KELSEYVILLE – A Lake County Sheriff’s Narcotics detective spotted a suspicious man last Thursday, June 12, and ended up detaining a potentially violent stalker as well as an illegal drug grower and dealer.
The alert detective was traveling at 1:20 in the afternoon along Highway 29 south of the main town of Kelseyville, which is south west of Clear Lake in Lake County. According to Steve Brooks of the Sheriff’s office, he noticed a Toyota pickup truck pulled over at Cole Creek Road, and a man walking through the brush alongside the barbed wire fencing. He stopped to investigate, and recognized the man as 47-year-old Kenneth Scott Ostergaard, a man known to have a history of domestic violence and was subject to a restraining order. The detective was also aware that the protected person lived nearby, and that Ostergaard was likely once again in violation.
Ostergaard’s history of violations goes back to at least May 2009, when he was arrested on the charge of inflicting corporal injury on a spouse or co-habitant (pc 273.5). That was followed by an arrest in June of 2011 for spousal battery, and additional warrant arrest in January 2013, and a charge of battery (pc 242) in September. In January of this year he was arrested on charges of disobeying a domestic relations court order, which he was charged for again in April. He was also the suspect in an additional restraining order violation, but fled before deputies arrived.
When the detective contacted Ostergaard, he asked him what he was doing out there. Ostergaard tried to claim that he was just looking for someplace to go to the bathroom. That claim would ring false when a quick check could reveal that he lived just 5 miles away on Kelsey Creek Drive, also in Kelseyville. When the detective asked him to produce his identification, Ostergaard said it was in the pickup. The detective smelled the familiar scent of marijuana coming from the open window of the truck, and when asked, Ostergaard admitted to having some pot inside. With probable cause established, the detective continued to search the Toyota, finding a small bindle of methamphetamine in his wallet, a cigarette box with processed marijuana, three hydrocodone pills in someone else’s prescription bottle, and a rifle scope.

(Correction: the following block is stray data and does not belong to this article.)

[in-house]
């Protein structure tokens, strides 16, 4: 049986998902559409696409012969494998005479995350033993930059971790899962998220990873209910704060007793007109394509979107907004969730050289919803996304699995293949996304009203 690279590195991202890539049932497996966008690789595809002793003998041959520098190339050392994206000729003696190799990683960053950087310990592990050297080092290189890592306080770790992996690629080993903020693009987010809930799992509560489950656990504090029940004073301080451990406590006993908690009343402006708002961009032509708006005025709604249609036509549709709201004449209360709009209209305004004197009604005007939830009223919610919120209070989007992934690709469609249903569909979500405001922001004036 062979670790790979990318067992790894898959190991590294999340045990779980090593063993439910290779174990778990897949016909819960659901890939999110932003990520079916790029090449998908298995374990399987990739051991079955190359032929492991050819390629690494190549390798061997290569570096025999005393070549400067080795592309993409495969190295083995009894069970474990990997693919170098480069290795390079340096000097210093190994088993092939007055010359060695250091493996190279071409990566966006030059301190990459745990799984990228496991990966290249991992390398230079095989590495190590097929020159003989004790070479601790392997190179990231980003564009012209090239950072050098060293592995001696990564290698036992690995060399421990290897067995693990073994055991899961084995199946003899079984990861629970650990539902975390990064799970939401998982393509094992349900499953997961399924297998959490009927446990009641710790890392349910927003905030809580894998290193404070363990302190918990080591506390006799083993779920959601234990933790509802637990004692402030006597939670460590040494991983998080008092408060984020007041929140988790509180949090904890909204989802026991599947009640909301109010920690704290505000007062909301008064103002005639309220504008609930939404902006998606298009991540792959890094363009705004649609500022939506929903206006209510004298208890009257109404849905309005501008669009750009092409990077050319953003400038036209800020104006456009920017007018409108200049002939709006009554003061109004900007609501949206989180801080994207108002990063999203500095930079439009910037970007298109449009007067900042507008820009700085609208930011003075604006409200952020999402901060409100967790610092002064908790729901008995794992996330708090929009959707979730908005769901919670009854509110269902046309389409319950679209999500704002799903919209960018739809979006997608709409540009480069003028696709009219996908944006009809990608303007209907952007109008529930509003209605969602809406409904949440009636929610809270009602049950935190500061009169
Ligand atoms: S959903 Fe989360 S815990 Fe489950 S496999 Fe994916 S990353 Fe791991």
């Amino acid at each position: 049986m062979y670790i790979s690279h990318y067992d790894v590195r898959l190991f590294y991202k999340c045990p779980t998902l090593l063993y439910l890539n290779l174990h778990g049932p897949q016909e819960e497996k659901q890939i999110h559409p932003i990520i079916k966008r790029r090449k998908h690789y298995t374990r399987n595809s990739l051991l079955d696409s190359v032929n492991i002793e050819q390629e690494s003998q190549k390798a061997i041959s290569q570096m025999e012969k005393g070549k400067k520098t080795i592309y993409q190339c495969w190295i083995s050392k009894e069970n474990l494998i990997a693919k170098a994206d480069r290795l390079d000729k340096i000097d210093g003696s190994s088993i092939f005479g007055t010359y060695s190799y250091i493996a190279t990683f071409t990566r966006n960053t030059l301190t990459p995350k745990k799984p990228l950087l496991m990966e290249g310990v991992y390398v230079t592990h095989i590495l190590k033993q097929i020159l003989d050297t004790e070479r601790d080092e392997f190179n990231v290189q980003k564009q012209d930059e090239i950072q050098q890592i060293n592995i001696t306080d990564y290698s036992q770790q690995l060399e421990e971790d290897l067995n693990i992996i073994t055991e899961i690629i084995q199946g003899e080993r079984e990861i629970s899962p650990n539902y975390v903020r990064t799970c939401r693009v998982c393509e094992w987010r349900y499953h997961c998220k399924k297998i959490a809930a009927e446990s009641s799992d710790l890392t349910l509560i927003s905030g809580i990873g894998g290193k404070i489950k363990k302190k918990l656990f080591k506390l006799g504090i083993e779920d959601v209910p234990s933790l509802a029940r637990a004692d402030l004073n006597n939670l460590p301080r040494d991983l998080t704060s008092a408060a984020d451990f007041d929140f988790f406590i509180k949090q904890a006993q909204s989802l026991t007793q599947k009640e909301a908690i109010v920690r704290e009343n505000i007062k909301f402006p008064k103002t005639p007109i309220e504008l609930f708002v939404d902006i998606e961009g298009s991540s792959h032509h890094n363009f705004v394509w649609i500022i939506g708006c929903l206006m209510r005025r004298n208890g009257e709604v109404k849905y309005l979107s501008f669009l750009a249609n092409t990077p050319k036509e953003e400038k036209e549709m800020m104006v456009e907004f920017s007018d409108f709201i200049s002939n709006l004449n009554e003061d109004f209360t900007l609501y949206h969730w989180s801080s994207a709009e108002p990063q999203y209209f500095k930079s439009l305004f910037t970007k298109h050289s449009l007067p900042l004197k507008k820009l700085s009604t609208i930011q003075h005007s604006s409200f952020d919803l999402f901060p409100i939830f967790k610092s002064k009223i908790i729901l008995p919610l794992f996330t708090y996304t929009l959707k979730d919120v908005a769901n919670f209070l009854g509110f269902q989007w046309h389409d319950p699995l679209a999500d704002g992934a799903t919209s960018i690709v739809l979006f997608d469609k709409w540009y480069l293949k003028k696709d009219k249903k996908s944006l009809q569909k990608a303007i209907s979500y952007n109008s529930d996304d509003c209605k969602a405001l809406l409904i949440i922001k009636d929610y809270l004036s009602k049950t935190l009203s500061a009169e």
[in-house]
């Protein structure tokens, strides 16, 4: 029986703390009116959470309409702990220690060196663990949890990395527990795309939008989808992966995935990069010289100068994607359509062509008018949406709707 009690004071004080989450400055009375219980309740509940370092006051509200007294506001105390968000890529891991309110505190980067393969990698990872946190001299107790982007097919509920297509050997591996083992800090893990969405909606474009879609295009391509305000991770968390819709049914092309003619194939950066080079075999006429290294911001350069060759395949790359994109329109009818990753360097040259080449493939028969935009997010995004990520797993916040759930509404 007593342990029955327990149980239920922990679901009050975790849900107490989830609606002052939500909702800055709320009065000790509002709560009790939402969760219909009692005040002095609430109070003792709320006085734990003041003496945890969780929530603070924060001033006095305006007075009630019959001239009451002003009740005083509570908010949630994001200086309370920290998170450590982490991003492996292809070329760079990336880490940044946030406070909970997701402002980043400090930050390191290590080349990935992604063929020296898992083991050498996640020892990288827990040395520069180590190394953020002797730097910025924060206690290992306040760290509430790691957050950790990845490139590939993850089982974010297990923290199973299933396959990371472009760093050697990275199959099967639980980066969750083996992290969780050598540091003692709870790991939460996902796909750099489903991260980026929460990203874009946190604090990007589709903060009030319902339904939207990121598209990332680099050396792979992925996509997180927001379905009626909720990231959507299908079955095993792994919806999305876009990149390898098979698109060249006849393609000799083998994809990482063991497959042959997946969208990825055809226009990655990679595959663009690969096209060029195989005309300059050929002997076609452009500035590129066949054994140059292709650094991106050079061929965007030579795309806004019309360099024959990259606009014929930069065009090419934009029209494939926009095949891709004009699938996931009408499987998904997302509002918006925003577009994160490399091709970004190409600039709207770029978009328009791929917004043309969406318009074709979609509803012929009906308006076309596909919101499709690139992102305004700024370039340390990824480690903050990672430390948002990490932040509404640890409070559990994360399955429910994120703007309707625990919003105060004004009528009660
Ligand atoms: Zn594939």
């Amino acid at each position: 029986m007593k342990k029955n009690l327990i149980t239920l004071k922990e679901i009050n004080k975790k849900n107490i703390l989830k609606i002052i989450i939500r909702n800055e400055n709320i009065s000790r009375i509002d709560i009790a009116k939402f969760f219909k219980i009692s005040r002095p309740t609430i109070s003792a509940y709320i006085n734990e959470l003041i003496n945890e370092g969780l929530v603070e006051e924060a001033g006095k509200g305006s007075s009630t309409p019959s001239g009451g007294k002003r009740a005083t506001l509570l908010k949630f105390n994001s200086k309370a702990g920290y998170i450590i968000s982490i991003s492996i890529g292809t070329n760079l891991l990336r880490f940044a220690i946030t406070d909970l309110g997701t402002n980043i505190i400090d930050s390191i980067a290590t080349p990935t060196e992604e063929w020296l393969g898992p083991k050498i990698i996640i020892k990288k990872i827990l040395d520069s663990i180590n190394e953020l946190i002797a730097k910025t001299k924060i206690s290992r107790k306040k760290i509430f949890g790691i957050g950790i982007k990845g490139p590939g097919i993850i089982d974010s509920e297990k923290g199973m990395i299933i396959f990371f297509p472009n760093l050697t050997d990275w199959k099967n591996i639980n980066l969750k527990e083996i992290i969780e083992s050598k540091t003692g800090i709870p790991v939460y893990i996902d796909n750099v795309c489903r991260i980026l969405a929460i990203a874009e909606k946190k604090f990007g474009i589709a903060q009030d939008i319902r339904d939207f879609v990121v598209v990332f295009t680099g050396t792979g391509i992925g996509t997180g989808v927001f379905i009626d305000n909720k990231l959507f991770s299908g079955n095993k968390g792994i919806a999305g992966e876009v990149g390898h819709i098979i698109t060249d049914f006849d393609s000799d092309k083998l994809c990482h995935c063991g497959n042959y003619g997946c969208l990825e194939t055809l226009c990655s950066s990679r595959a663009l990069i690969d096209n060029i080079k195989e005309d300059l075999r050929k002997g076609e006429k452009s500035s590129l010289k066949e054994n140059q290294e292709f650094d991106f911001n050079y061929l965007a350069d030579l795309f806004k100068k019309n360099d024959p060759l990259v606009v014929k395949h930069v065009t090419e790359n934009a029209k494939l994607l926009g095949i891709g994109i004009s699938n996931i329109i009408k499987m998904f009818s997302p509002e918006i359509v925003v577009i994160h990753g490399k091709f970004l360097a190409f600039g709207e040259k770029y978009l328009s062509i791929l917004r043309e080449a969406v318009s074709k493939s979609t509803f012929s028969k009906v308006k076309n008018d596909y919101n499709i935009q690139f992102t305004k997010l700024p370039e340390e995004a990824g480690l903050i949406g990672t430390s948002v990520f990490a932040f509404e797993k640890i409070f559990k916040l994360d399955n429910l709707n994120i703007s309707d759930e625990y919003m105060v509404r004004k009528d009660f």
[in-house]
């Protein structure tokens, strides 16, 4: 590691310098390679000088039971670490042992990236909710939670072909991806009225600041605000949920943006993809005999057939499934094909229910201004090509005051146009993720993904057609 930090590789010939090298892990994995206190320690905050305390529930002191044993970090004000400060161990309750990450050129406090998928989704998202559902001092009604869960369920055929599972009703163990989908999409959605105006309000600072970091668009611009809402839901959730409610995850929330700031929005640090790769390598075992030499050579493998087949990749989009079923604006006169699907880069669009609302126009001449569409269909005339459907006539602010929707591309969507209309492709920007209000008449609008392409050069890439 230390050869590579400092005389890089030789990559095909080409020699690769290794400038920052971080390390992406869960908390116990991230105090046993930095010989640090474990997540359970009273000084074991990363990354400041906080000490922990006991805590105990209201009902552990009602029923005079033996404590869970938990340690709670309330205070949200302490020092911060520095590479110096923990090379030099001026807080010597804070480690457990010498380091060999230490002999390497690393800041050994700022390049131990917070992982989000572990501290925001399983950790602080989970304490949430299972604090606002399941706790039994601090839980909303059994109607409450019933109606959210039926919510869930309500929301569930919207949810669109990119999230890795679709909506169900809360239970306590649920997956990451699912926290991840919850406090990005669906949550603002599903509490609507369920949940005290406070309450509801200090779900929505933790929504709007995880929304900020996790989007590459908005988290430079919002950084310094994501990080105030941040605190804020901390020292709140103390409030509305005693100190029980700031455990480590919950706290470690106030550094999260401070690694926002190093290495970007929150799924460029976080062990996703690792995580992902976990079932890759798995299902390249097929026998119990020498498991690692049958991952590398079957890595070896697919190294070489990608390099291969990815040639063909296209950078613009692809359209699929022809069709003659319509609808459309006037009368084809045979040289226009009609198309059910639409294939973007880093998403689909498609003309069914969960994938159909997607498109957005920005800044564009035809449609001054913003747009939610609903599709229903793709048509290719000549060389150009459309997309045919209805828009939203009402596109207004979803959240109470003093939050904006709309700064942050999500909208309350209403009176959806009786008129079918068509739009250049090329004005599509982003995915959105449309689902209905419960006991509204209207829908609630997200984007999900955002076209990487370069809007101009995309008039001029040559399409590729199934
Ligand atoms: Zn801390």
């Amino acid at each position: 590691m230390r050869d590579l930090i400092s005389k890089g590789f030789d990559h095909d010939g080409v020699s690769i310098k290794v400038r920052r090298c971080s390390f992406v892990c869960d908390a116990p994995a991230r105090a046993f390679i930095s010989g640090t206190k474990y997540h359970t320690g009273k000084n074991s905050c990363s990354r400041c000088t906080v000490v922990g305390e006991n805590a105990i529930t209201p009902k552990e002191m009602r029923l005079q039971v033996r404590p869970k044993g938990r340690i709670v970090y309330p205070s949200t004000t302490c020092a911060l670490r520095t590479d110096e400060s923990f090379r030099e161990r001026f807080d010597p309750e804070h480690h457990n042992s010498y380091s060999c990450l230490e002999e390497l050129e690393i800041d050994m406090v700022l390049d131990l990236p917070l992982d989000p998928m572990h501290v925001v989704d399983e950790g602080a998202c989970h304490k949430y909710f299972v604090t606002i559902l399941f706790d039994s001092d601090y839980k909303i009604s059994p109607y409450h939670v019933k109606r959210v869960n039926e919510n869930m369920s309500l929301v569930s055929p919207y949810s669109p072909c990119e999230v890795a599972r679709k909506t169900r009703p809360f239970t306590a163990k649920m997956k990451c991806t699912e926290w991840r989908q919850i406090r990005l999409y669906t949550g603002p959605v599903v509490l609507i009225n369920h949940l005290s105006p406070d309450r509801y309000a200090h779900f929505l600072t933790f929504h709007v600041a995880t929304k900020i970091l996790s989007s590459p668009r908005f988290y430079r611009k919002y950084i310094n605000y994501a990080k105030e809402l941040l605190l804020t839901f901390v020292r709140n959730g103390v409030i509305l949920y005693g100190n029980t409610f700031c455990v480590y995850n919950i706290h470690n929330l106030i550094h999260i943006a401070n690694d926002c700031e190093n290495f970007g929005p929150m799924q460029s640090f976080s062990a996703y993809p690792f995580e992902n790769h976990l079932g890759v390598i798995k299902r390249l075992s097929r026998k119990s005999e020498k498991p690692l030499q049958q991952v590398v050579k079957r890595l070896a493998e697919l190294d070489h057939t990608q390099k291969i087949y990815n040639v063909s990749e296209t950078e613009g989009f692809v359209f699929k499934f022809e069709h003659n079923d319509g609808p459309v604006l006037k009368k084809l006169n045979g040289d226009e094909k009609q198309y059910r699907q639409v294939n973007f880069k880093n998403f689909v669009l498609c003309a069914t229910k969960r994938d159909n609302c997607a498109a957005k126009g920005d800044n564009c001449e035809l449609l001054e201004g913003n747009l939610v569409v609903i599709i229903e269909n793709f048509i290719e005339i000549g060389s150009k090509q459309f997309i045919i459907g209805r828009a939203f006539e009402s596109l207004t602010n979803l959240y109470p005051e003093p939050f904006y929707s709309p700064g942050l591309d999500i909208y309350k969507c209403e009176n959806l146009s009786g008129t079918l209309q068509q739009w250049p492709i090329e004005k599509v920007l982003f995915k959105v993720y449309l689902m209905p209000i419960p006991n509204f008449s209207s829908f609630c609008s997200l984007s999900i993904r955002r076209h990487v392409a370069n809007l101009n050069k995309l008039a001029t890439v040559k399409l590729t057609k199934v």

When confronted with these items, Ostergaard fessed up to possession of the the drugs for himself, and admitted that he was checking out the prohibited property to see what vehicles may be there. The rifle scope seemed to be for observing the subject house, and was included with the drugs as collected evidence. He was arrested on charges of stalking and possession of controlled substances. Based on the variety of narcotics Ostergaard was carrying, detectives decided to check out his home on Kelsey Creek Drive. They could see a hoop style greenhouse with what appeared to be over 100 marijuana plants growing inside, and requested a search warrant that same day.
With the warrant quickly granted, they confirmed the greenhouse contained a total of 136 four foot high marijuana plants. An indoor inspection revealed 20 more plants growing at about two feet tall, and a room dedicated to processing harvested marijuana. They eradicated all 156 plants at the location. After this find, they asked Ostergaard at the jail what he was doing with all this marijuana, and he said he intended to sell it. He said he usually gets $1,000 per pound. There is no indication that he was growing it for a medical marijuana co-op, but even then, the quantity far exceeded the allowable limits for that purpose. Charges of possessing marijuana for sale, and cultivation were added to his booking report.